Max Goldberg

Domestic disturbance

Reflecting on Marco Ferreri's minimalist satire, Dillinger is Dead
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Equal parts Antonio Gramsci and Monsieur Verdoux (1947), Dillinger is Dead (1969) is cultural critique masquerading as a one-man show. Michel Piccoli plays Glauco, with his forehead mostly: the fleeting pleasures of food and gadgetry are registered in satisfied wrinkles, though the slack glaze of boredom is never far off. The film opens with Glauco touring a factory using a gas mask of his design. Read more »

The Lemonheads

The melodies that snag your adolescence are destined to boggle any attempt at objectivity
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REVIEW For a brief time in the early 1990s, Evan Dando was an It boy. He wore great jeans and hid behind his hair — the shaggy pop songs didn't hurt either. His band, the Lemonheads, coasted to success with an easy cover of "Mrs. Robinson," and then Atlantic took a bath on Come On Feel the Lemonheads (Atlantic, 1993), an album that's likely still haunting remainder bins. Read more »

Shadowboxing

Throwing light on underrated action master Phil Karlson at Pacific Film Archive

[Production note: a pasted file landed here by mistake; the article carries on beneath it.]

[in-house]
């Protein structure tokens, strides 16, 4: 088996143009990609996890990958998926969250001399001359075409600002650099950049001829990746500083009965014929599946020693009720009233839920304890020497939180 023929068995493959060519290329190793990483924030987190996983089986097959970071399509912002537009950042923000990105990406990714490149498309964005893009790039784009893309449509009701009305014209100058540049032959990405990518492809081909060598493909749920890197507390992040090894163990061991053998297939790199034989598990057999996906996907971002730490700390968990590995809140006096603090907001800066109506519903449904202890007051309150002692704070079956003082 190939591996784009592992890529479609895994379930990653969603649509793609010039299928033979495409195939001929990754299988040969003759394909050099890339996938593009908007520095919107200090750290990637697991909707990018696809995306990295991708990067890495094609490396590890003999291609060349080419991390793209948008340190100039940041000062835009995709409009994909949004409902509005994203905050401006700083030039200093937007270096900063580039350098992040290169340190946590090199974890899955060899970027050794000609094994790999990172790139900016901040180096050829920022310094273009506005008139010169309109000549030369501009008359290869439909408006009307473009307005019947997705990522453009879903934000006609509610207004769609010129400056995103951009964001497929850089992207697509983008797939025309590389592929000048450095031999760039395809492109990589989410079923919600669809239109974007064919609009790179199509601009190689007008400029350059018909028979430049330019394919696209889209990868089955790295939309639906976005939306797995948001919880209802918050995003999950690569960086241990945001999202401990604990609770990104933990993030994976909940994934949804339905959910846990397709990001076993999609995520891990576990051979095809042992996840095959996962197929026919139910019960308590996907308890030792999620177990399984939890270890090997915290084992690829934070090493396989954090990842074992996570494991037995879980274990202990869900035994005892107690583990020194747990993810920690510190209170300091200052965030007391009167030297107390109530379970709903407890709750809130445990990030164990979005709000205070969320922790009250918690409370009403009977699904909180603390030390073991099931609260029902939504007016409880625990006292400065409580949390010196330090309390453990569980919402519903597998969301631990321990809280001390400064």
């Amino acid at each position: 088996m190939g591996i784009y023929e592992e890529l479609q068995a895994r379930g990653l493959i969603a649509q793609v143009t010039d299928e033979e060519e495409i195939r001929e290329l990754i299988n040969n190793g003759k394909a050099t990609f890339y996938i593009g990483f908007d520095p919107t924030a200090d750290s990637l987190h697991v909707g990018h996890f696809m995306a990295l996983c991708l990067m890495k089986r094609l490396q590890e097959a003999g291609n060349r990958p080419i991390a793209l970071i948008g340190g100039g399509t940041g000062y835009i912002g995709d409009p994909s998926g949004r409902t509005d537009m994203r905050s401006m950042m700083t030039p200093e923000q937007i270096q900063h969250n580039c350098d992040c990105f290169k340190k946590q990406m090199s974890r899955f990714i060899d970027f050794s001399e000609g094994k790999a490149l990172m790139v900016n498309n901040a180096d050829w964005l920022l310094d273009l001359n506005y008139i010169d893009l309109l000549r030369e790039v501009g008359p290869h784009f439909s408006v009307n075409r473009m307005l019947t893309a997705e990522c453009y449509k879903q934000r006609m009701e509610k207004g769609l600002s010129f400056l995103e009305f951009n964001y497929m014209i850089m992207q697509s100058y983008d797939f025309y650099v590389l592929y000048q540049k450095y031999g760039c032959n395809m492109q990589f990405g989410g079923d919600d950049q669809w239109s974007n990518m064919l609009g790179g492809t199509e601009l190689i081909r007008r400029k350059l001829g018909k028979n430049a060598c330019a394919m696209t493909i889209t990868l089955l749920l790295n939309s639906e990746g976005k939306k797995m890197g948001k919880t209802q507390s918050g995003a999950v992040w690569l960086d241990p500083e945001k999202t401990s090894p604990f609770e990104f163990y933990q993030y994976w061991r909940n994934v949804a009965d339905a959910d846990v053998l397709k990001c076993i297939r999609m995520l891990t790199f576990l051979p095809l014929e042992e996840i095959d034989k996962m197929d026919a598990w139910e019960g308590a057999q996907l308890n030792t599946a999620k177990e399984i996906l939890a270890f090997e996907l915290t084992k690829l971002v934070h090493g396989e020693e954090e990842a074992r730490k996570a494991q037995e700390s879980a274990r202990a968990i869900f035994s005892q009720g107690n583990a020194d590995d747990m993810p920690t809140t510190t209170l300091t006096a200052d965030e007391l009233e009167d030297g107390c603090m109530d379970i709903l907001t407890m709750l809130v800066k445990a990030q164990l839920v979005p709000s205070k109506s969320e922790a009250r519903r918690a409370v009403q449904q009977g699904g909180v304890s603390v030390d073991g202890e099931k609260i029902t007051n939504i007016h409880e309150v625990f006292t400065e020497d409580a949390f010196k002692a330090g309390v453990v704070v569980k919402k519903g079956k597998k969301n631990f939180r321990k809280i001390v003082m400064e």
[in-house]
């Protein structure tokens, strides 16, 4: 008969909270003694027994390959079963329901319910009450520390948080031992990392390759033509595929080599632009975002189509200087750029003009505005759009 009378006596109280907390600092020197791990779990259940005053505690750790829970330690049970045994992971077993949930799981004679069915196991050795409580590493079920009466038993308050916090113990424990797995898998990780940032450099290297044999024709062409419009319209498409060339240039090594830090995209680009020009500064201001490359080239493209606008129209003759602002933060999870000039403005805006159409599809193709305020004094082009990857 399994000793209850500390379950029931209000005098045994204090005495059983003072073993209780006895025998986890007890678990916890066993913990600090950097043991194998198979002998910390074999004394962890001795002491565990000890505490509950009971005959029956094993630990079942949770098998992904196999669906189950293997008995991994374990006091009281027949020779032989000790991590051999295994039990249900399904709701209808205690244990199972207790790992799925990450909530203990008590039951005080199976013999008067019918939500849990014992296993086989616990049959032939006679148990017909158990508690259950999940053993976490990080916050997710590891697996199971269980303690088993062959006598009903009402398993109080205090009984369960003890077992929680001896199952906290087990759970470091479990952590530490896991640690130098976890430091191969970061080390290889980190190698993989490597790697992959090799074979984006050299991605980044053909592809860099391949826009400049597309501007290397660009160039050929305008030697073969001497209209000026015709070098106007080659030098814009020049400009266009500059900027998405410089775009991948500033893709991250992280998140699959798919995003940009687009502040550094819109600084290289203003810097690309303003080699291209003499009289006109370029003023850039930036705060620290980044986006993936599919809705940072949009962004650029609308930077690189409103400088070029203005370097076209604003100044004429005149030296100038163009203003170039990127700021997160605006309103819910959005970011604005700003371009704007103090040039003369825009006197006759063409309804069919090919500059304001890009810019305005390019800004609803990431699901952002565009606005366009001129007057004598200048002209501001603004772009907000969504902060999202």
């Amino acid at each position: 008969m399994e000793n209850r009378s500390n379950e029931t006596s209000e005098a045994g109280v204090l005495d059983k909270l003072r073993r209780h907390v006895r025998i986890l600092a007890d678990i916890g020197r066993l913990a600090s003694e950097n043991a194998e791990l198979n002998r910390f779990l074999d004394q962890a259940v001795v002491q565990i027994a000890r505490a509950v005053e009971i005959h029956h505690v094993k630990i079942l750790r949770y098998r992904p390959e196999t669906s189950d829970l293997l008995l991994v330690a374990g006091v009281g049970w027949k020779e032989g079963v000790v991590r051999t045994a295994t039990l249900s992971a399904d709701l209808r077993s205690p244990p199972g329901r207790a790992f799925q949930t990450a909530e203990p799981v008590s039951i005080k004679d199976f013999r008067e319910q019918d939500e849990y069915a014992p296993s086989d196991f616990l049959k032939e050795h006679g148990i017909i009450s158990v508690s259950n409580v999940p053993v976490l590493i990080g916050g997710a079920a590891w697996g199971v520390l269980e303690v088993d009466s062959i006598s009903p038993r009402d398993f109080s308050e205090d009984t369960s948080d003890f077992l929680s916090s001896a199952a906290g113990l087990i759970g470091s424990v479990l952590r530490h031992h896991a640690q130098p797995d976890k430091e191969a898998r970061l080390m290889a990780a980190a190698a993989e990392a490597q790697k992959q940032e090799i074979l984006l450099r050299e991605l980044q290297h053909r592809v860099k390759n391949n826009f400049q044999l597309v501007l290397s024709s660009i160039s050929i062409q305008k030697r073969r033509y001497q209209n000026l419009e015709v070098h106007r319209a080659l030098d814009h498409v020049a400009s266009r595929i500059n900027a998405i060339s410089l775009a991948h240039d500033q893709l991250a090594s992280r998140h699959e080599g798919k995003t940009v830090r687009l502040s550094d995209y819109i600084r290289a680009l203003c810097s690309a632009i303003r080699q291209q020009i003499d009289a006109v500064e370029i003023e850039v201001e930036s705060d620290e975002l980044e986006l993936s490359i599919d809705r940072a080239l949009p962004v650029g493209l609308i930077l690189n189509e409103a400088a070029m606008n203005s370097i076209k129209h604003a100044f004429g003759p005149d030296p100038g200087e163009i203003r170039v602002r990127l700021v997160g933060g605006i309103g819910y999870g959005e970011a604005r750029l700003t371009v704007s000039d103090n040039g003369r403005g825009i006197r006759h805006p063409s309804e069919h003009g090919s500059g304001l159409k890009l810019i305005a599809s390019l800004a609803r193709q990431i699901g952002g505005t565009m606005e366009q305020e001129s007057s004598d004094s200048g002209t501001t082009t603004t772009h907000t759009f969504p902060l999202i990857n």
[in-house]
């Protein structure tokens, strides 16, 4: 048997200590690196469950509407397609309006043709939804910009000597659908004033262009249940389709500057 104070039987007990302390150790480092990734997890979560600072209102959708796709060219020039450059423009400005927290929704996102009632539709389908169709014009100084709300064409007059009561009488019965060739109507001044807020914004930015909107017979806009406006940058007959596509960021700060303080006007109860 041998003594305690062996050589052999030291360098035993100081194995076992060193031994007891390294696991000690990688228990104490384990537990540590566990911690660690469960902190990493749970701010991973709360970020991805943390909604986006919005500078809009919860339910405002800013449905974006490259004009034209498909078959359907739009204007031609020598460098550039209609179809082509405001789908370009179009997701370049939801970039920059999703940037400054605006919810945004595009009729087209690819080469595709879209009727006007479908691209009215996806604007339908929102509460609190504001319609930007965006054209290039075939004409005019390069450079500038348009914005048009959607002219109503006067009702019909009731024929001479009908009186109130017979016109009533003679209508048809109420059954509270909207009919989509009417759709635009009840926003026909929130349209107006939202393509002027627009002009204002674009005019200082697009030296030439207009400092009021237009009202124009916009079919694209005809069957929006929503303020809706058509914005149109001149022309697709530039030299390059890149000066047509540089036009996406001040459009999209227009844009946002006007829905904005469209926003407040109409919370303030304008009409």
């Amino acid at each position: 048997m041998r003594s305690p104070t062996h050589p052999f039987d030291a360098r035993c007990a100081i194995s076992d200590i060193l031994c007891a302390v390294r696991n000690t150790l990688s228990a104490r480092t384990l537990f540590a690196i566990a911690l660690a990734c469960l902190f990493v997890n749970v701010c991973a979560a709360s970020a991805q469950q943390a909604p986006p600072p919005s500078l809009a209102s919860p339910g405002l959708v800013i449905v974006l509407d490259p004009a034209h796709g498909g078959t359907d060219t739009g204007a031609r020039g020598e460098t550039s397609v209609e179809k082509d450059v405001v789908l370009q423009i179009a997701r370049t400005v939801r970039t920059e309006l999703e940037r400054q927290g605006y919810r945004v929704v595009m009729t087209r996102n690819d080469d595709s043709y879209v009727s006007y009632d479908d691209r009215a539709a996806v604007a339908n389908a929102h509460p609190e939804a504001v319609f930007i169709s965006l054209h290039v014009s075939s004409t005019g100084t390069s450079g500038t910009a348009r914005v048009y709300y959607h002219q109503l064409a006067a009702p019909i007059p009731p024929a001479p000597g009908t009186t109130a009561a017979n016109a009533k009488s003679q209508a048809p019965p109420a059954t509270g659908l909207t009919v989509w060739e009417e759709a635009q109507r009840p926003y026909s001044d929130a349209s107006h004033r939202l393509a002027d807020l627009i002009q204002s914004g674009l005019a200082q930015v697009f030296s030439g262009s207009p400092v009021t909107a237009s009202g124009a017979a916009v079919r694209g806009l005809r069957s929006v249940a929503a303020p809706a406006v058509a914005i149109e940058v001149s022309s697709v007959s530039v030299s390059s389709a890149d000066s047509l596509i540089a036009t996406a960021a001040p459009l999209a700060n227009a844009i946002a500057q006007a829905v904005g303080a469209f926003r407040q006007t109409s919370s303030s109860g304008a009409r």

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"Explosive action" may be the stuff of soppy pullquotes, but the term takes on fresh life watching the 1950s noirs of Phil Karlson. All action movies give us men and violence, but Karlson's pictures, to a rare degree, are about men living with violence. Punches aren't redemptive, they just hurt — the one throwing them too. Take the clenched former prizefighter in 99 River Street (1953), Ernie Driscoll (played by Karlson's preferred actor, the aggressively nondescript John Payne). Read more »

It takes two

Windy & Carl's ambient, celestial-waxing pairing isn't as blissful as it seems
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Whether one thinks of them as a dreamy drone duo who happen to be married or a married couple who happens to make dreamy drone music, Windy & Carl endure. Their first release, the Instrumentals EP (Burnt Hair), dates back to 1994; while most American guitars were tuned down for grunge's payday, Windy & Carl waxed celestial.

Spacey drones are now in fashion, but Windy & Carl's influence remains relatively unsung, in spite of their being one of the Kranky label's flagship acts. Read more »

Natural light

Oliver Assayas puts on an antique roadshow with "Summer Hours"
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REVIEW The abundant drama of natural light is reason enough to see Summer Hours, a family drama by Olivier Assayas aspiring to Proustian profundity and Chekhovian chambering. I prefer Les Destinées Sentimentales (2000) for Assayas' novelistic mode, but the new film still has plenty to like. This will be especially true for Antiques Roadshow fans, who will have a field day with all the Musée D'Orsay-approved furnishings, even if the characters themselves don't seem quite so sturdy. Read more »